NNSA had already preliminarily concluded that a new supplemental PEIS is not required, but nevertheless offered the Supplement Analysis for public comment. The organizations on whose behalf the attorneys’ letter was sent responded by submitting detailed formal comment to NNSA. Perhaps most significant of all, the Natural Resources Defense Council pointed to a 1998 court order that it had secured while representing more than 60 citizen organizations that requires DOE to prepare a supplemental PEIS when the Department begins to plan for more than 50 pits per year with a single work shift, or more than 80 with multiple work shifts. Thus, DOE and NNSA are required to complete a new supplemental PEIS not only by NEPA requirements but also by a court order that NRDC noted it would enforce if necessary.

NNSA proposes to implement pit production at SRS by repurposing the failed MOX Fuel Fabrication Facility, a boondoggle that cost American taxpayers some $7 billion dollars. Tom Clements, director of Savannah River Site Watch, commented, “Lacking any justification for expanded pit production and absent any demonstration that the poorly constructed MOX building can be converted into a Plutonium Bomb Plant, NNSA needs to either abandon the new pit project or start over with the legally mandated PEIS.” He further added, “Before proposing the reuse of the MOX building, NNSA must cooperate with Congress in investigations and hearings into fraud, waste, abuse and mismanagement at the bunged MOX project.”

Tri-Valley CAREs’ executive director Marylia Kelley commented, “As today’s letter notes, the government is twice-bound by legal requirements to complete a PEIS. On the one hand, NEPA itself requires a PEIS. On the other, there is also a federal court order that mandates a PEIS in the present circumstance. My organization, along with NRDC, is party to the Order. I am pleased that the attorneys’ letter sent today makes clear our willingness to act to uphold it. DOE and NNSA would be wise to ‘do the right thing’ by announcing they will commence a PEIS before taking any further action to expand plutonium pit production.”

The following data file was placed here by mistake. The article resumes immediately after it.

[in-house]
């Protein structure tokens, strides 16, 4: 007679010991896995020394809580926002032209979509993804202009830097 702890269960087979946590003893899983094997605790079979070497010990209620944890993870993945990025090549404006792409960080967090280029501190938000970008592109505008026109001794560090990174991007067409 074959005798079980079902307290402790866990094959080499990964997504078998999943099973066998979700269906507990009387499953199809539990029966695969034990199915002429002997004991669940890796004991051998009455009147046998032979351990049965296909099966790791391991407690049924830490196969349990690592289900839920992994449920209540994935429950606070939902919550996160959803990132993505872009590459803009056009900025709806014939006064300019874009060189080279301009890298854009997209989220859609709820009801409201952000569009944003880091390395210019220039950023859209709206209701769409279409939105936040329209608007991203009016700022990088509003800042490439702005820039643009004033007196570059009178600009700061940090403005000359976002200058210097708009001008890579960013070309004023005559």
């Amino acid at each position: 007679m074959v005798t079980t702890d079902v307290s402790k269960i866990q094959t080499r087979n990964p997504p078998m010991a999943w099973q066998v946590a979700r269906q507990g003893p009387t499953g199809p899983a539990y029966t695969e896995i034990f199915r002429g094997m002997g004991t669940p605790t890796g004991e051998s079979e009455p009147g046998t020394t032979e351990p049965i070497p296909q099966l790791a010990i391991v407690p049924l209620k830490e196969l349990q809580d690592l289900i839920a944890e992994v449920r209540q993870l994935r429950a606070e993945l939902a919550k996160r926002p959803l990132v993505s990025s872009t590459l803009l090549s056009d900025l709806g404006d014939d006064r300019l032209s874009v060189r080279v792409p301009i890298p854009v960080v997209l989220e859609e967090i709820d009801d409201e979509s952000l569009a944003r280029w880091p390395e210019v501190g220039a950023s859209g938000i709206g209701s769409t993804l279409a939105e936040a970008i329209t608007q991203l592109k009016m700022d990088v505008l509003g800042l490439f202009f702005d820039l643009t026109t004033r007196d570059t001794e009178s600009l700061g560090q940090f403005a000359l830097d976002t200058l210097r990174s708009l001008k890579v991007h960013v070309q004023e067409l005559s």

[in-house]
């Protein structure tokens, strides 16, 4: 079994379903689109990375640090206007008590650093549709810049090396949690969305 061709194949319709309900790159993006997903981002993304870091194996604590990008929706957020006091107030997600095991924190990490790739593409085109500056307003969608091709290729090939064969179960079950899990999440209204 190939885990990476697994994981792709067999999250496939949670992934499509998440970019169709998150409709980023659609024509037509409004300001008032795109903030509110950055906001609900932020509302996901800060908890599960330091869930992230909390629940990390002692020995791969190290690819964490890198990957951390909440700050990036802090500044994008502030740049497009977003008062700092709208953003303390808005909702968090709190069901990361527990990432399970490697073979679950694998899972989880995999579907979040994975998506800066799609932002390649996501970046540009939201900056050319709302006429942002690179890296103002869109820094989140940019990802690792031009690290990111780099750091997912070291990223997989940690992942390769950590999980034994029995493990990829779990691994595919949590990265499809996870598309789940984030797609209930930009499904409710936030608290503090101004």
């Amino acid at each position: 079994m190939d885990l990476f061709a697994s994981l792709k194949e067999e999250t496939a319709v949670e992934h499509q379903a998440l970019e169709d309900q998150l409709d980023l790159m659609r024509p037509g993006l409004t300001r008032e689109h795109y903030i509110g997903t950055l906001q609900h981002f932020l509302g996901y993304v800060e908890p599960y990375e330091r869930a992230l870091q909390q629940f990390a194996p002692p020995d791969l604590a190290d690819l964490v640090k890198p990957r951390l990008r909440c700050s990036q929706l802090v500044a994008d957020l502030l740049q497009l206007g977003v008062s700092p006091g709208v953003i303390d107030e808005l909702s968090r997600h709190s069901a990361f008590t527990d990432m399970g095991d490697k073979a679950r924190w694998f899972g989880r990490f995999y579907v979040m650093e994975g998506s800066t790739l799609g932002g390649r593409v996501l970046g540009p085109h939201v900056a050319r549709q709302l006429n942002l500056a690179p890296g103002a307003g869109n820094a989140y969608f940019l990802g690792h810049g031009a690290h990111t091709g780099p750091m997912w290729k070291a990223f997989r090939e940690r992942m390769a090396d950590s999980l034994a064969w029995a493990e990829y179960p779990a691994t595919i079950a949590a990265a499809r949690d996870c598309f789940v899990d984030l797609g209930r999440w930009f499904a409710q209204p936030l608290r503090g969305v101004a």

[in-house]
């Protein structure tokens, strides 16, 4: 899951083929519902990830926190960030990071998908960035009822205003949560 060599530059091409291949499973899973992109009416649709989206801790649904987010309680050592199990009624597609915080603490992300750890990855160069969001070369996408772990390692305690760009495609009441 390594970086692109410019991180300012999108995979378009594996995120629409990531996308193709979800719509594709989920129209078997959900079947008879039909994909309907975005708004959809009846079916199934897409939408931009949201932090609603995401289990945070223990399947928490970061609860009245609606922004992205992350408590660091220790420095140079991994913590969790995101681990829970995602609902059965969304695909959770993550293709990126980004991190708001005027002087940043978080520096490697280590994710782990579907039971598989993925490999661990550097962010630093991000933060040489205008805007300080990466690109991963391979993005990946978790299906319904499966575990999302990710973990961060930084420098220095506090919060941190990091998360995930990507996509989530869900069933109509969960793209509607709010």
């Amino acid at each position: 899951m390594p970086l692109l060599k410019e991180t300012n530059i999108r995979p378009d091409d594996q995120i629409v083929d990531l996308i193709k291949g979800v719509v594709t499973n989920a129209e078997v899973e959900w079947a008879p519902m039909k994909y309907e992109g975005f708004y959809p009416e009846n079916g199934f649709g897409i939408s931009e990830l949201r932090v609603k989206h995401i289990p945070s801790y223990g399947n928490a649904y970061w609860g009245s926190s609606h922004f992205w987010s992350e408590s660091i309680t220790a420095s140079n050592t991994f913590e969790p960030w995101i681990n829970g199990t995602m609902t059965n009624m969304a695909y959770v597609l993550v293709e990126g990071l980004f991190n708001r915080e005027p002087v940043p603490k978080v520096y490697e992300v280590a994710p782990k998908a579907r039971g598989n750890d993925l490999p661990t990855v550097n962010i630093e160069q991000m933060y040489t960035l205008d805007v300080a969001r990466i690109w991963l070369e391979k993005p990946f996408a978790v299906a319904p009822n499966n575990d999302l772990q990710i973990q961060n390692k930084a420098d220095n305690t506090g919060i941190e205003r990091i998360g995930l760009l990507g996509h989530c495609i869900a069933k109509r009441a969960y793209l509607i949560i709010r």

Jay Coghlan, Nuclear Watch New Mexico Director, noted, “The Los Alamos Lab has a long track record of nuclear safety problems that must be resolved before expanded plutonium pit production is even considered. The government’s claimed need for expanded production needs to be critically examined in a new nation-wide supplemental PEIS for its environmental impacts, costs and potentially adverse national security impacts. Following that, given the massive changes proposed for LANL due to expanded pit production, NNSA will also have to prepare a new site-specific site-wide environmental impact statement for the Los Alamos Lab.”

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Nuclear Watch New Mexico is based in Santa Fe, New Mexico; Tri-Valley CAREs in Livermore, California; and Savannah River Site Watch in Columbia, South Carolina. All three groups are members of the Alliance for Nuclear Accountability, a grassroots network of public interest groups that addresses Department of Energy issues nationwide. The three organizations are being represented by the public interest law firm Eubanks & Associates, LLC, based in Washington, DC.

Today’s letter to DOE Secretary Rick Perry NNSA Administrator Lisa E. Gordon-Hagerty is available at

The May 17, 2019 attorneys’ letter to DOE Secretary Rick Perry NNSA Administrator Lisa E. Gordon-Hagerty is available at

The 1998 court order in which NRDC was lead counsel for plaintiffs is available at